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Functional characterization of a potassium-selective prokaryotic glutamate receptor


Ion channels are molecular pores that facilitate the passage of ions across cell membranes and participate in a range of biological processes, from excitatory signal transmission in the mammalian nervous system to the modulation of swimming behaviour in the protozoan Paramecium1. Two particularly important families of ion channels are ionotropic glutamate receptors (GluRs)2 and potassium channels3,4. GluRs are permeable to Na+, K+ and Ca2+, are gated by glutamate, and have previously been found only in eukaryotes2. In contrast, potassium channels are selective for K+, are gated by a range of stimuli, and are found in both prokaryotes and eukaryotes3,4. Here we report the discovery and functional characterization of GluR0 from Synechocystis PCC 6803, which is the first GluR found in a prokaryote. GluR0 binds glutamate, forms potassium-selective channels and is related in amino-acid sequence to both eukaryotic GluRs and potassium channels. On the basis of amino-acid sequence and functional relationships between GluR0 and eukaryotic GluRs, we propose that a prokaryotic GluR was the precursor to eukaryotic GluRs. GluR0 provides evidence for the missing link between potassium channels and GluRs, and we suggest that their ion channels have a similar architecture, that GluRs are tetramers and that the gating mechanisms of GluRs and potassium channels have some essential features in common.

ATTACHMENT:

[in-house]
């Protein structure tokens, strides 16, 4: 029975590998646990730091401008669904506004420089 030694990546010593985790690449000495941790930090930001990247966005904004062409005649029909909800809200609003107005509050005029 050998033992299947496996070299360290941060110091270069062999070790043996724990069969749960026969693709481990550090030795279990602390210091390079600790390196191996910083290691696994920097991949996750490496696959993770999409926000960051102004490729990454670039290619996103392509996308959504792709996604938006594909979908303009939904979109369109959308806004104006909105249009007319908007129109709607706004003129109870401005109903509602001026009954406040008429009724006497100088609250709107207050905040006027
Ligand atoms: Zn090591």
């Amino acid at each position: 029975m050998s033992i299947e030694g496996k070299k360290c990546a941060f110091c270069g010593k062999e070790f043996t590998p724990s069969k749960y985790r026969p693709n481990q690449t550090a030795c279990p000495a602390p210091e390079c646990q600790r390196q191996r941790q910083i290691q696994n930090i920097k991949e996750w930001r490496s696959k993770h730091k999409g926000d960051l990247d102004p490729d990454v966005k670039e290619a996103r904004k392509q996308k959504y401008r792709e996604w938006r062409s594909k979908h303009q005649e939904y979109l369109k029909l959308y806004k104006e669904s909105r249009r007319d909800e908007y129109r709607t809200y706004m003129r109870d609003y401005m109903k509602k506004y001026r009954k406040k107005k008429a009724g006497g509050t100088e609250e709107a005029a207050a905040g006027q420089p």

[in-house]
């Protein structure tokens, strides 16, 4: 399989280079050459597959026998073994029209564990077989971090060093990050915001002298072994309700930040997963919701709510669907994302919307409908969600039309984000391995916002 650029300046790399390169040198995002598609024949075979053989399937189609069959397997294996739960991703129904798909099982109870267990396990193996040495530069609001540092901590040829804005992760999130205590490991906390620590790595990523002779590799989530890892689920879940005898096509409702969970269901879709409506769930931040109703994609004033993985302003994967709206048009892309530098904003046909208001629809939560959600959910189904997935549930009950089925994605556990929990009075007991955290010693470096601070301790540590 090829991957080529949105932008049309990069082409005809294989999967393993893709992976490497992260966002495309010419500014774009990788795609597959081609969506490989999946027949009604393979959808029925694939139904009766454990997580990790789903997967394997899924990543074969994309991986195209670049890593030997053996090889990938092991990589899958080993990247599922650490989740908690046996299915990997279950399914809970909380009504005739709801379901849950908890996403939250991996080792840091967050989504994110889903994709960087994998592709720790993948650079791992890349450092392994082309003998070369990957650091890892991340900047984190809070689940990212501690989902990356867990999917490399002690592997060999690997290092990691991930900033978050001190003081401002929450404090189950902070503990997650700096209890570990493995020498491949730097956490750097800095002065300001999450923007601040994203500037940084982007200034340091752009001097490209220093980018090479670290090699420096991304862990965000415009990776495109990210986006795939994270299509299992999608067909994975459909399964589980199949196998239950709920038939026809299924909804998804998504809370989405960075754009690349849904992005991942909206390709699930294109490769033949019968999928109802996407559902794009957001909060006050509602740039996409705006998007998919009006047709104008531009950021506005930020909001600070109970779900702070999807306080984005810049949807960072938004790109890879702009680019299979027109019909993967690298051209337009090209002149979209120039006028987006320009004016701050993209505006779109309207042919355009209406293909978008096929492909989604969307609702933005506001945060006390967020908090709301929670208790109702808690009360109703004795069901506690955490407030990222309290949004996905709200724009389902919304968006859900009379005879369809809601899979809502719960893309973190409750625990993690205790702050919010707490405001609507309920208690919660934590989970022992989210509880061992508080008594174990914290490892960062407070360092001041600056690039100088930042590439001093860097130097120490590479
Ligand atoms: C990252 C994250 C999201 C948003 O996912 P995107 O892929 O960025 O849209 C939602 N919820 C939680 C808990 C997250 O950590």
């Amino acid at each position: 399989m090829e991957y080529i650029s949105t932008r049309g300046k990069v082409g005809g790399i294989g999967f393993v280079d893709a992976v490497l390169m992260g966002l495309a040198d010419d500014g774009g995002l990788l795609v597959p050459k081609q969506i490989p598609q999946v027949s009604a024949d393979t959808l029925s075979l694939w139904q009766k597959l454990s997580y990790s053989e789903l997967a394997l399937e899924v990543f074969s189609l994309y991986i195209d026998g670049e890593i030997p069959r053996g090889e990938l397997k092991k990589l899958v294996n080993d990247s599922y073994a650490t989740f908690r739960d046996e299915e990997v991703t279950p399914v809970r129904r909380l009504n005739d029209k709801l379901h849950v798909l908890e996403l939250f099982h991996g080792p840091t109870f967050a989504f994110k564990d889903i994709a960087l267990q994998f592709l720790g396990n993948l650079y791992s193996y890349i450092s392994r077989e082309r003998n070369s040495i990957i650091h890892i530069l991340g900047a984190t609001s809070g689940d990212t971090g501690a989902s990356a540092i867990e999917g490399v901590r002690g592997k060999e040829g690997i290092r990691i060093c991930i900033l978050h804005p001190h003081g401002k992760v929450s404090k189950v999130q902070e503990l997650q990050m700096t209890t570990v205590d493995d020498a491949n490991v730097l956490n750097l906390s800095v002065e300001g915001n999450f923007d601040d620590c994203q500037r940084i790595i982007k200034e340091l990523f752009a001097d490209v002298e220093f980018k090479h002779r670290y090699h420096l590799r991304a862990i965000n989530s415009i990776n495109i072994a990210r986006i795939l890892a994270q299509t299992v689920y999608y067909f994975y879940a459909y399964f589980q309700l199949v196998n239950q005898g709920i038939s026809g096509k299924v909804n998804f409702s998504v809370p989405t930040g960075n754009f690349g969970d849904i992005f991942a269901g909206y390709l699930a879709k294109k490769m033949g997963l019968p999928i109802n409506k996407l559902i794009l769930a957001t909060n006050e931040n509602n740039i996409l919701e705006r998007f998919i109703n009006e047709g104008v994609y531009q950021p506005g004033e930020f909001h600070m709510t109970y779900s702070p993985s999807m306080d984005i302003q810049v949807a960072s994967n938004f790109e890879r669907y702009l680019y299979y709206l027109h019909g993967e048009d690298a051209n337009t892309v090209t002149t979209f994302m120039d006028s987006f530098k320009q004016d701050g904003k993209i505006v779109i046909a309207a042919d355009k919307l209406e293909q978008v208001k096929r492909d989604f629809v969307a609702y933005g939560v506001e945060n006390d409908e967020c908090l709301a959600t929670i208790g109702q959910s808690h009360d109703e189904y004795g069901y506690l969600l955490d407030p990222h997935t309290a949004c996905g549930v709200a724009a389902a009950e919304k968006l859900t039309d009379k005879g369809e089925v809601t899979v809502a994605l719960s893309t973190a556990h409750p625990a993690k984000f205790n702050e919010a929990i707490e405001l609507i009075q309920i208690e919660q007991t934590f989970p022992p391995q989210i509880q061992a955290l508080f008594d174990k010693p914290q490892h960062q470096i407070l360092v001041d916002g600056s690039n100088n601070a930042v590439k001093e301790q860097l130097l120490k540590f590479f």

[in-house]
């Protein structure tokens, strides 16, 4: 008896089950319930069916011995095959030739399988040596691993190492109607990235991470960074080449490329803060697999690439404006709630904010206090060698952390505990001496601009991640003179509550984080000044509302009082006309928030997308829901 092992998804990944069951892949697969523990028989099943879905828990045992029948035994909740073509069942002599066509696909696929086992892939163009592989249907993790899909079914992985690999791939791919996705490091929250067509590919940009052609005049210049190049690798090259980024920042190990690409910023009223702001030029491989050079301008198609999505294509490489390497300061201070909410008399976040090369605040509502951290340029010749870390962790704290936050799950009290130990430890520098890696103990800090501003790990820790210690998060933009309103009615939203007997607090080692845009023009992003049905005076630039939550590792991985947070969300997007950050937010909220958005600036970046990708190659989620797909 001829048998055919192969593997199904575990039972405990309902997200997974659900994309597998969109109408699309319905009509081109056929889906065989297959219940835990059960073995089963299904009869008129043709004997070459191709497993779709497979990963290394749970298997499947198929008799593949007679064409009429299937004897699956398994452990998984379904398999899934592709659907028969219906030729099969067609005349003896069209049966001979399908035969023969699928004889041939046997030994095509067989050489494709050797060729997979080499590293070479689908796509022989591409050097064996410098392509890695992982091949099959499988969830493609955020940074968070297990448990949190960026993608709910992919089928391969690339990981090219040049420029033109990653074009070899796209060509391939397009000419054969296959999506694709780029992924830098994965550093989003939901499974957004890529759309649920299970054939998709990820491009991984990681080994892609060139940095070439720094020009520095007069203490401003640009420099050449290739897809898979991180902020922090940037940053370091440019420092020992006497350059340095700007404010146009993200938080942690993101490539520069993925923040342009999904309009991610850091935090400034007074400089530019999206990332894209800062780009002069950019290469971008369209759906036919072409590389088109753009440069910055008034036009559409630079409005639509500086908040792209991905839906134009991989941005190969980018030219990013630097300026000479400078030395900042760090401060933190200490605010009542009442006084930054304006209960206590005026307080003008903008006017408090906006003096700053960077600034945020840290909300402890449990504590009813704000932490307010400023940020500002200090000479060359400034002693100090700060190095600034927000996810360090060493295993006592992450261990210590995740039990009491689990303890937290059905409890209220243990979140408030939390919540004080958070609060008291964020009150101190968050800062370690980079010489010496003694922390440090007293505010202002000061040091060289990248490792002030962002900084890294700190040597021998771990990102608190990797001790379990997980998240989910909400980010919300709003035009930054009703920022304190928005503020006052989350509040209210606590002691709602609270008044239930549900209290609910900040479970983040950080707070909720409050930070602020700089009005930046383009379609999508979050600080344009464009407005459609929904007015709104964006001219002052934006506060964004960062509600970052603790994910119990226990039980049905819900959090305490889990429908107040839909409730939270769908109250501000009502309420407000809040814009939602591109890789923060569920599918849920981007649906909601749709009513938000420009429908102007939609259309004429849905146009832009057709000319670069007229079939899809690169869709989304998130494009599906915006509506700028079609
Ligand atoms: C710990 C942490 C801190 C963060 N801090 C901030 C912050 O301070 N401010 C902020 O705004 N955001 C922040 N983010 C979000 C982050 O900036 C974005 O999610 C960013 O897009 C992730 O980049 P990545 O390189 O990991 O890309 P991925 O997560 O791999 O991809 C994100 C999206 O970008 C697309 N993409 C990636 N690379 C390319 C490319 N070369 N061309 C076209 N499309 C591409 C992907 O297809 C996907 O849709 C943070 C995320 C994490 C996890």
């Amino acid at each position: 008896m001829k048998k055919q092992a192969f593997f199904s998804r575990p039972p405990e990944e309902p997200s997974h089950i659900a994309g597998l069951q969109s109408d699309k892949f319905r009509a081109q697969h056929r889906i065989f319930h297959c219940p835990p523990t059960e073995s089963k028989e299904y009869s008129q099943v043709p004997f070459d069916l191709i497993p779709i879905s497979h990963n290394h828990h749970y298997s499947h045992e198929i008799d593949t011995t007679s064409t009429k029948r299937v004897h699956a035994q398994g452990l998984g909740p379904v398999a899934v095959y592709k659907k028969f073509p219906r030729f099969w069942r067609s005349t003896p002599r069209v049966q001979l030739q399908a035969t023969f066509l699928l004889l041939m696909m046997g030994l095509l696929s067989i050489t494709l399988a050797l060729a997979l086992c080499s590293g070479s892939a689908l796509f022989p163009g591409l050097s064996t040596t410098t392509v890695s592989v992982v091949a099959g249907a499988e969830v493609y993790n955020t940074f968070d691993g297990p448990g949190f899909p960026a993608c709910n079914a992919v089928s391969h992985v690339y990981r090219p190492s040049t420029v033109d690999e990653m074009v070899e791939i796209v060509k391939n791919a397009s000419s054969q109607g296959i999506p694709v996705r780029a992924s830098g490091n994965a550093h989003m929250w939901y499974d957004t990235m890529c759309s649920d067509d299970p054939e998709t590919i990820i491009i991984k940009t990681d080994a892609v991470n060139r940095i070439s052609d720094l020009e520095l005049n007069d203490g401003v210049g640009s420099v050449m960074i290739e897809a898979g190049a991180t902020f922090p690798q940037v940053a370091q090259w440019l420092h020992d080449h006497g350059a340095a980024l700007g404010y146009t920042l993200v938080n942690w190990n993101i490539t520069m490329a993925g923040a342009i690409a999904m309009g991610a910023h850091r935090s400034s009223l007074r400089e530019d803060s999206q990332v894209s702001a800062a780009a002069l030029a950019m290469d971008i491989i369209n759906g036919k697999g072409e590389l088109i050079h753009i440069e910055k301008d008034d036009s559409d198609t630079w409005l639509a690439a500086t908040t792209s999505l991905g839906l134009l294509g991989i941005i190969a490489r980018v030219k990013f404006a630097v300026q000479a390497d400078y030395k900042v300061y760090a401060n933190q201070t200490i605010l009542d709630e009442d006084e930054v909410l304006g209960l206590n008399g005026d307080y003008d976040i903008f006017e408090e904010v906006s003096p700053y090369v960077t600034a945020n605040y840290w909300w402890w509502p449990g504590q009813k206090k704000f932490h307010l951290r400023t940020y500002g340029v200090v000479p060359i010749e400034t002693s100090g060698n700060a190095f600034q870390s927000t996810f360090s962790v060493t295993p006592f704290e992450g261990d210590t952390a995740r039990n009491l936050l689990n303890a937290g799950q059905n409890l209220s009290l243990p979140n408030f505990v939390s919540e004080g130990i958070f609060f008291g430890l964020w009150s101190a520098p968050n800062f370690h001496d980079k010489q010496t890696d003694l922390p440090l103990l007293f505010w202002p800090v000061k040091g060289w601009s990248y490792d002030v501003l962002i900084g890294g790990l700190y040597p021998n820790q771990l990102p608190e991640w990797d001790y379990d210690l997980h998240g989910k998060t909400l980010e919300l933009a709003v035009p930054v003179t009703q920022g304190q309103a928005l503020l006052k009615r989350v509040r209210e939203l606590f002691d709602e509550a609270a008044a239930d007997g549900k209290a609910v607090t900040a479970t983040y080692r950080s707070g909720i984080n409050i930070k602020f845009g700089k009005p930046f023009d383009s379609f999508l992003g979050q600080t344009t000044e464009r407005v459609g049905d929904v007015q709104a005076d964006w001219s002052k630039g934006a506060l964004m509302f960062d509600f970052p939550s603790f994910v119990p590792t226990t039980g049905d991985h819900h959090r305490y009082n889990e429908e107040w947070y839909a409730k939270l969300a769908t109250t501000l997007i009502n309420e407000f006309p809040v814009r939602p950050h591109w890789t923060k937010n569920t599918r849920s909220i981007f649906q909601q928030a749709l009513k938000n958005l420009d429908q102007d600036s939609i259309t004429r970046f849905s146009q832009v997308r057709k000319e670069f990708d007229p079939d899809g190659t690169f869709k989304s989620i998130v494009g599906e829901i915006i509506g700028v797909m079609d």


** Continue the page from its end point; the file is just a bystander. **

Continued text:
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Figure 1: GluR0 is related to eukaryotic GluRs (eGluRs) and to potassium channels.
Figure 2: GluR0 binds L-glutamate, L-glutamine and other amino acids.
Figure 3: GluR0-mediated ion-channel responses.
Figure 4: GluR0 gates a K+-selective Ba2+-sensitive conductance.


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We thank W. J. Vermaas for the Synechocystis PCC 6803 genomic DNA; E. Kandel for encouragement; R. MacKinnon, D. Bryant and B. Ramachandran for comments; the laboratory of D. Hirsh for the use of equipment; and C. Glasser for technical assistance. This work was supported by the Alfred P. Sloan Foundation (E.G.), the NSF Young Investigator Program (E.G.), the Klingenstein Foundation (E.G.), the National Alliance for Research on Schizophrenia and Depression (E.G.) and the NIH (E.G., M.L.M.).

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Correspondence to Eric Gouaux.

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Chen, GQ., Cui, C., Mayer, M. et al. Functional characterization of a potassium-selective prokaryotic glutamate receptor. Nature 402, 817–821 (1999).

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